Psychosomatic means mind (psyche) and body (soma). A psychosomatic disorder is a disease which involves both mind and body. Some physical diseases are thought to be particularly prone to be made worse by mental factors such as stress and anxiety. Your current mental state can affect how bad a physical disease is at any given time.
Which diseases are psychosomatic?
To an extent, most diseases are psychosomatic - involving both mind and body.
- There is a mental aspect to every physical disease. How we react to and cope with disease varies greatly from person to person. For example, the rash of psoriasis may not bother some people very much. However, the rash covering the same parts of the body in someone else may make them feel depressed and more ill.
- There can be physical effects from mental illness. For example, with some mental illnesses you may not eat, or take care of yourself, very well which can cause physical problems.
However, the term psychosomatic disorder is mainly used to mean ... "a physical disease that is thought to be caused, or made worse, by mental factors".
Some physical diseases are thought to be particularly prone to be made worse by mental factors such as stress and anxiety. For example, psoriasis, eczema, stomach ulcers, high blood pressure and heart disease. It is thought that the actual physical part of the illness (the extent of a rash, the level of the blood pressure, etc) can be affected by mental factors. This is difficult to prove. However, many people with these and other physical diseases say that their current mental state can affect how bad their physical disease is at any given time.
Some people also use the term psychosomatic disorder when mental factors cause physical symptoms but where there is no physical disease. For example, a chest pain may be caused by stress and no physical disease can be found. Physical symptoms that are caused by mental factors are discussed further in another leaflet called Somatisation/Somatoform Disorders.
How can the mind affect physical diseases?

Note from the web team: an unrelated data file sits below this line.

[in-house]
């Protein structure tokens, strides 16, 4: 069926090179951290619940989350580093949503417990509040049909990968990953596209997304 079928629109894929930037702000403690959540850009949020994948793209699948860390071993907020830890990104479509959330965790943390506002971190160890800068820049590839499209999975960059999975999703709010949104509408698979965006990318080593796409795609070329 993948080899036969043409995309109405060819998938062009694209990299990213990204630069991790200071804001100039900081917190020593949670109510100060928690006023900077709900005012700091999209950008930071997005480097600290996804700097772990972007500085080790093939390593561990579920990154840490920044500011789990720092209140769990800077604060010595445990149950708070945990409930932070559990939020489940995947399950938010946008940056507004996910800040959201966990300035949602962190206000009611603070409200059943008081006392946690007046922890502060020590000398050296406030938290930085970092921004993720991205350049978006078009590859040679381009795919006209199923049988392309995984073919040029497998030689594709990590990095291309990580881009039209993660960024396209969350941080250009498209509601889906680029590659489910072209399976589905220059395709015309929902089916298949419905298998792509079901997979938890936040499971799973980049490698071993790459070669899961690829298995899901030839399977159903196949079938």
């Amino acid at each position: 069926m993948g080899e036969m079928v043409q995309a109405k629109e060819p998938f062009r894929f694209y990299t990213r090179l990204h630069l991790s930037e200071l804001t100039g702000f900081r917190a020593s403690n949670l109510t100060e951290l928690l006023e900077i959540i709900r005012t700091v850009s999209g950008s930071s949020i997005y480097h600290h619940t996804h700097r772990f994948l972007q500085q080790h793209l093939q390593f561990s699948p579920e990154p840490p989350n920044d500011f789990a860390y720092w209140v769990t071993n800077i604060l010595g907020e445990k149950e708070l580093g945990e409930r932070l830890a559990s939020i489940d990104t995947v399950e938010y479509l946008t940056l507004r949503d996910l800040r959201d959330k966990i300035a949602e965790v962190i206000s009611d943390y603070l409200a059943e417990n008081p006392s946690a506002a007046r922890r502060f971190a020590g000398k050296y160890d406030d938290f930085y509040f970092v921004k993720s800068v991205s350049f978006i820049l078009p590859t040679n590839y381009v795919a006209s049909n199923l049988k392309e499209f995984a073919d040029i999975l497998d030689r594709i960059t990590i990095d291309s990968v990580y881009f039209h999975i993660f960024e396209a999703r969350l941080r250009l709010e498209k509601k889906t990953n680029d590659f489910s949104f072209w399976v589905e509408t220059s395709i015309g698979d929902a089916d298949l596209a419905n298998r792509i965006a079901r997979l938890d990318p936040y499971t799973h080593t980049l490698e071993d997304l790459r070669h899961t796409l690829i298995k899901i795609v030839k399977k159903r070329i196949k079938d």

It is well known that the mind can cause physical symptoms. For example, when we are afraid or anxious we may develop:
- A fast heart rate
- A thumping heart (palpitations)
- Feeling sick (nauseated)
- Shaking (tremor)
- Dry mouth
- Chest pain
- A knot in the stomach
- Fast breathing
These physical symptoms are due to increased activity of nervous impulses sent from the brain to various parts of the body and to the release of adrenaline (epinephrine) into the bloodstream when we are anxious.
However, the exact way that the mind can cause certain other symptoms is not clear. Also, how the mind can affect actual physical diseases (rashes, blood pressure, etc) is not clear. It may have something to do with nervous impulses going to the body, which we do not fully understand. There is also some evidence that the brain may be able to affect certain cells of the immune system, which is involved in various physical diseases.
What are the treatments for psychosomatic disorders?
Each disease has its own treatment options. For physical diseases, physical treatments such as medication or operations are usually the most important. However, healthcare workers will usually try to treat a person as a whole and take into account mental and social factors which may be contributing to a disease. Therefore, treatments to ease stress, anxiety, depression, etc, may help if they are thought to be contributing to your physical disease.
Further reading & references
- Somatic Symptom Disorder; American Psychiatric Association, 2013
- Kallivayalil RA, Punnoose VP; Understanding and managing somatoform disorders: Making sense of non-sense. Indian J Psychiatry. 2010 Jan;52(Suppl 1):S240-5. doi: 10.4103/0019-5545.69239.
Disclaimer: This article is for information only and should not be used for the diagnosis or treatment of medical conditions. EMIS has used all reasonable care in compiling the information but make no warranty as to its accuracy. Consult a doctor or other health care professional for diagnosis and treatment of medical conditions. For details see our conditions.
|Original Author: Dr Tim Kenny||Current Version: Dr Laurence Knott||Peer Reviewer: Dr John Cox|
|Last Checked: 15/01/2014||Document ID: 4664 Version: 40||© EMIS|
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